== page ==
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tv   Newsline  PBS  September 23, 2013 5:30pm-6:01pm PDT

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saw . hello and welcome to nhk. it's tuesday, september 24th. i'm catherine kobayashi in tokyo. leaders will discuss and debate a range of issues but will talk about the civil war in syria. us president barack obama and leaders of other nags are expected to weigh in on a
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u.s./russia agreement to eliminate the country's chemical weapon's arsenal. members of the u.n. security council have been discussing a resolution the make that agreement legally binding. western leaders want to include possible military action and other sanctions if the administration of syrian president bashar al-assad doesn't comply. u.s. secretary of state john kerry met with officials from egypt and the united arab emirates to drum up support for the resolution. russia and china are expected to oppose it. u.s. leaders accuse forces loyal to assad of carrying out a poison gas attack last month in the suburbs of damascus. hundreds of people died. if president blames rebels trying to overthrow his government but he admitted in an interview his country has been stockpiling chemical weapons for years. >> translator: syria has built chemical weapons since decades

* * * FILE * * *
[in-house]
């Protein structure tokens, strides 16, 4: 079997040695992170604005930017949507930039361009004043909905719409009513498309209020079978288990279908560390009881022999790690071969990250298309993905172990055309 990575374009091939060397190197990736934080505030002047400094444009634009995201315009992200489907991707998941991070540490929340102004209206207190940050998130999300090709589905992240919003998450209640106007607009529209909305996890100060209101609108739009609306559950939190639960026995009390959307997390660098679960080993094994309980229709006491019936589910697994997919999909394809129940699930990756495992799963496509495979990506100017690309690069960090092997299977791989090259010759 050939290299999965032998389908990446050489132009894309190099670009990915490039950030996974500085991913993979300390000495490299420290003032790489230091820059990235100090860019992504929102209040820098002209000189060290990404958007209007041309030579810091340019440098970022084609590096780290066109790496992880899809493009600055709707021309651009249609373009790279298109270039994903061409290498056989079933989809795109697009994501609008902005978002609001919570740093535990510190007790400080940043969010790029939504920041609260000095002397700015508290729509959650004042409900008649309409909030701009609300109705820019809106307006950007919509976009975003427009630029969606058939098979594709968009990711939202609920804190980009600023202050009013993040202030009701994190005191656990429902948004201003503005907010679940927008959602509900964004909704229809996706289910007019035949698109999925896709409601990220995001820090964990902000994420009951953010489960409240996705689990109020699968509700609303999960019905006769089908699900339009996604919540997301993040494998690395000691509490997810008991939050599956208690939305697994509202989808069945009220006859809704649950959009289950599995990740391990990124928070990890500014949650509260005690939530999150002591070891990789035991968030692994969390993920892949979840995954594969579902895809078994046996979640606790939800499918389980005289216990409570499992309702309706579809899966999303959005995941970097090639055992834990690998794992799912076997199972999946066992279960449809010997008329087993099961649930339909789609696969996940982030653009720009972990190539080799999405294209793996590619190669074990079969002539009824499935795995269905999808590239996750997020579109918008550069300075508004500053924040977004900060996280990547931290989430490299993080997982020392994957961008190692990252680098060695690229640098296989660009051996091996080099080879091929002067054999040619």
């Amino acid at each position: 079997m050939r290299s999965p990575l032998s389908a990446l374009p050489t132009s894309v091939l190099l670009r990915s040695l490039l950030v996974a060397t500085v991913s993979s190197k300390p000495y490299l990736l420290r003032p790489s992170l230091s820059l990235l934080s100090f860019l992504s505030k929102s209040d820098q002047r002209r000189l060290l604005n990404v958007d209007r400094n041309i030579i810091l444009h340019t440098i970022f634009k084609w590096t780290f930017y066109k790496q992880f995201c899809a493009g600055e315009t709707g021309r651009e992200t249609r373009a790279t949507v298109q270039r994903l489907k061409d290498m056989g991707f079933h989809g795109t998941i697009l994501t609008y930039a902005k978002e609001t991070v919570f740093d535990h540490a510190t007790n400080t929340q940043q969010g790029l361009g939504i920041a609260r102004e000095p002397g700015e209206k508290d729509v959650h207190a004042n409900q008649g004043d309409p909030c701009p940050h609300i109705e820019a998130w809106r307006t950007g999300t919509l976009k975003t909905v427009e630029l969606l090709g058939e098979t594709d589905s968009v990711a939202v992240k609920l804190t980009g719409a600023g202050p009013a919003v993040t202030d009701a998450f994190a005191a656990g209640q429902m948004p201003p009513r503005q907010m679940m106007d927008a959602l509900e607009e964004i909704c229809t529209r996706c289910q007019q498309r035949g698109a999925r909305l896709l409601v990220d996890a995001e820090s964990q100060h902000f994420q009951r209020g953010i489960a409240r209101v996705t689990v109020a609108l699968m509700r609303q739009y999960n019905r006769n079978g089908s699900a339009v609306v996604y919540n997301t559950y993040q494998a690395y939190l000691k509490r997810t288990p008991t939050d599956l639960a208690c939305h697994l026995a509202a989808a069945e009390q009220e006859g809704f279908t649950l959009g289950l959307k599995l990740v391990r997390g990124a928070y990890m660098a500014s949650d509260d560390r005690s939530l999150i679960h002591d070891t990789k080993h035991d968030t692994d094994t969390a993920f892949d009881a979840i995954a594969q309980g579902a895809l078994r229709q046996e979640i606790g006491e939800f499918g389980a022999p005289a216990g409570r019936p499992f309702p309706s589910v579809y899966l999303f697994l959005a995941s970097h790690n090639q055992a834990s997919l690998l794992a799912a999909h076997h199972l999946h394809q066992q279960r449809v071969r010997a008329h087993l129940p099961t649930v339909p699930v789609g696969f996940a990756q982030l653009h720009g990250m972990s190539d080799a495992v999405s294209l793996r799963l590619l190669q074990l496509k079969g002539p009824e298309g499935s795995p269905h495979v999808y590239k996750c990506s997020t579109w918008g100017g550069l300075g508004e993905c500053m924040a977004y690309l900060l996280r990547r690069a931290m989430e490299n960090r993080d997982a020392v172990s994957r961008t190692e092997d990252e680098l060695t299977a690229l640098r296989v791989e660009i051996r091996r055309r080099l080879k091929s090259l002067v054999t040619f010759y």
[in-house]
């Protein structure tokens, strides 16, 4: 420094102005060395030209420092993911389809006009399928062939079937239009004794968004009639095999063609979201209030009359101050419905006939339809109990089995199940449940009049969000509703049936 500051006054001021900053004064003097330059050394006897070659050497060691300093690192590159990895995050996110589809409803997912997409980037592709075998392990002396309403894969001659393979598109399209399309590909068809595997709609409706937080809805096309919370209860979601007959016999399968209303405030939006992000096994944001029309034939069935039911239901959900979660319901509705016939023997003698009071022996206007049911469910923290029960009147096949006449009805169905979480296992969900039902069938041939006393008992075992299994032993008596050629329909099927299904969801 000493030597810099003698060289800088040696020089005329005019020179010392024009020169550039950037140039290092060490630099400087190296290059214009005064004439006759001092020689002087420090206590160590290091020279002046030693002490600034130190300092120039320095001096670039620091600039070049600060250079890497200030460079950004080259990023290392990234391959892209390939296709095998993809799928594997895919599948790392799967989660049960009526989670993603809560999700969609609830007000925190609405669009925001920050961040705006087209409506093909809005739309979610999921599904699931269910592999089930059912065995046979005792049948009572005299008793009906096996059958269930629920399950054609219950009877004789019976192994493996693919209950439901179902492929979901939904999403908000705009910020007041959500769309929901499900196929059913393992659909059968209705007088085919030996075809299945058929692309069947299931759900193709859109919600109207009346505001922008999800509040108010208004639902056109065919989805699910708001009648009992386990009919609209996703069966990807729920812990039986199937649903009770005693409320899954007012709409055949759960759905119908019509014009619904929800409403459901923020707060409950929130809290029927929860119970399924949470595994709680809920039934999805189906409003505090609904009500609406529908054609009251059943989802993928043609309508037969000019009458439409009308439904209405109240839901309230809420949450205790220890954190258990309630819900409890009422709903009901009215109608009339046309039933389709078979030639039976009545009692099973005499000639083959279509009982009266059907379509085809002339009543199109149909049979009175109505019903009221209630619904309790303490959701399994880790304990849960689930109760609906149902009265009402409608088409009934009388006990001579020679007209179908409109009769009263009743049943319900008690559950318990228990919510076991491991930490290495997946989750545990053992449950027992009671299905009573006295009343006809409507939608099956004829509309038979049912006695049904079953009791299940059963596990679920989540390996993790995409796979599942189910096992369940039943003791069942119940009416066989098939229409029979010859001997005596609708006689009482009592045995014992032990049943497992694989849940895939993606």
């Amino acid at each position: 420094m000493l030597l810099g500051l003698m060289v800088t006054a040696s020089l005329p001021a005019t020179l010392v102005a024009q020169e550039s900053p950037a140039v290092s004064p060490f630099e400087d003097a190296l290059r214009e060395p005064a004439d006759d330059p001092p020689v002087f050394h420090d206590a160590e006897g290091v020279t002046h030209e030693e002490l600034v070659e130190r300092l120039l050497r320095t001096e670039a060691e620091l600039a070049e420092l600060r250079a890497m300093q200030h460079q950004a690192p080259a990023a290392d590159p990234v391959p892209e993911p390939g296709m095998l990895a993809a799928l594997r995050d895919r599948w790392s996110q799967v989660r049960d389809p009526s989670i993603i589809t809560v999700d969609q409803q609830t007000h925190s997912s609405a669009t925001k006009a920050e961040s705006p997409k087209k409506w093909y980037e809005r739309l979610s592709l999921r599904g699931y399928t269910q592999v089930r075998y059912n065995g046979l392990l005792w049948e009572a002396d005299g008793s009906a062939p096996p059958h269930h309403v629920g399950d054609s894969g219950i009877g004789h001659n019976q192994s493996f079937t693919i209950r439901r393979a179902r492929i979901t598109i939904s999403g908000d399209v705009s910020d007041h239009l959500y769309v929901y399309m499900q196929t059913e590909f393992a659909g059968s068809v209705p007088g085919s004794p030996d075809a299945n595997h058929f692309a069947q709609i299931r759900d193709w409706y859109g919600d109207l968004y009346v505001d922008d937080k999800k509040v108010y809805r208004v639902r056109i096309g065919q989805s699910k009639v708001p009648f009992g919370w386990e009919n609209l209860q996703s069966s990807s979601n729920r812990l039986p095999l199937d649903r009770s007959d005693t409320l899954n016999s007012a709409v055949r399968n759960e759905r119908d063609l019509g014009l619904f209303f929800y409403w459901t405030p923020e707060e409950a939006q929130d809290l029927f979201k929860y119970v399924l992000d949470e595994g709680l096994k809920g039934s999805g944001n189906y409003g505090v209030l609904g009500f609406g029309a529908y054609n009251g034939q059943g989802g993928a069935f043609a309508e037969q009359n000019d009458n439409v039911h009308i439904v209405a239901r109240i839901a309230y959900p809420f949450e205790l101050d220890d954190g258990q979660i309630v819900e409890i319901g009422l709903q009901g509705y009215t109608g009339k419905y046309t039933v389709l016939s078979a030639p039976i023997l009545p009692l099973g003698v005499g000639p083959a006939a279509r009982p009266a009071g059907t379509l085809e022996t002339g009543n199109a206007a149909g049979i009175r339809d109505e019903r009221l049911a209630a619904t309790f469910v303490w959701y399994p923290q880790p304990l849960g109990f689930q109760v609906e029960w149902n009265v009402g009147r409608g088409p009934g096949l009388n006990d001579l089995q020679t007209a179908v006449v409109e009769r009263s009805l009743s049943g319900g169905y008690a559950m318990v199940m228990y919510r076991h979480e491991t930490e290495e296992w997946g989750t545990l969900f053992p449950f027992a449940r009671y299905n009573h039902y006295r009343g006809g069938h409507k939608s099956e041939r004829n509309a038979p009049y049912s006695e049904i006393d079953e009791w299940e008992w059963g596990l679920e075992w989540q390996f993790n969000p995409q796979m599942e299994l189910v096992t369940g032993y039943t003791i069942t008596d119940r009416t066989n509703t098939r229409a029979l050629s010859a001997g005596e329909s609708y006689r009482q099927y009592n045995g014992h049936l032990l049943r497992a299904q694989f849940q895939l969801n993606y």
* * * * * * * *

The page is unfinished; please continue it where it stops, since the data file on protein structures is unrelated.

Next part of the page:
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ago. it's no surprise they are large in amount. >> syria is said to possess about 1,000 tons of the weapons but assad didn't give a precise number. inspectors with the organization for the prohibition of chemical weapons will check the stockpile in november as part of the u.s./russia agreement. assad said his government will guarantee the safety of the inspectors. chemical weapons aren't the only threat to stability in syria. militants affiliated with al qaeda are exploiting the turmoil and attacking both government and opposition forces. islamic militants and opposition free syrian army share the goal of overthrowing the assad government but don't agree on what should replace it. >> the militants are mainly foreigners.
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they're expanding their control of areas in northern and eastern syria near the borders with turkey and iraq. last week extremists took control of the northern city that had been held since last year by the free syrian army. foreign policy chief catherine ashton says iran's foreign minister will meet this week with kournts parts from six major powers. ashton met with iran's president on the sidelines of the u.n. general assembly. >> we talked about a number of important issues, but focused on the nuclear issue. we had a good and constructive discussion. >> ashton said zarif will sit down on thursday with delegates from the five permanent u.n. security council members and germany. she said zarif also agreed to join negotiations with the six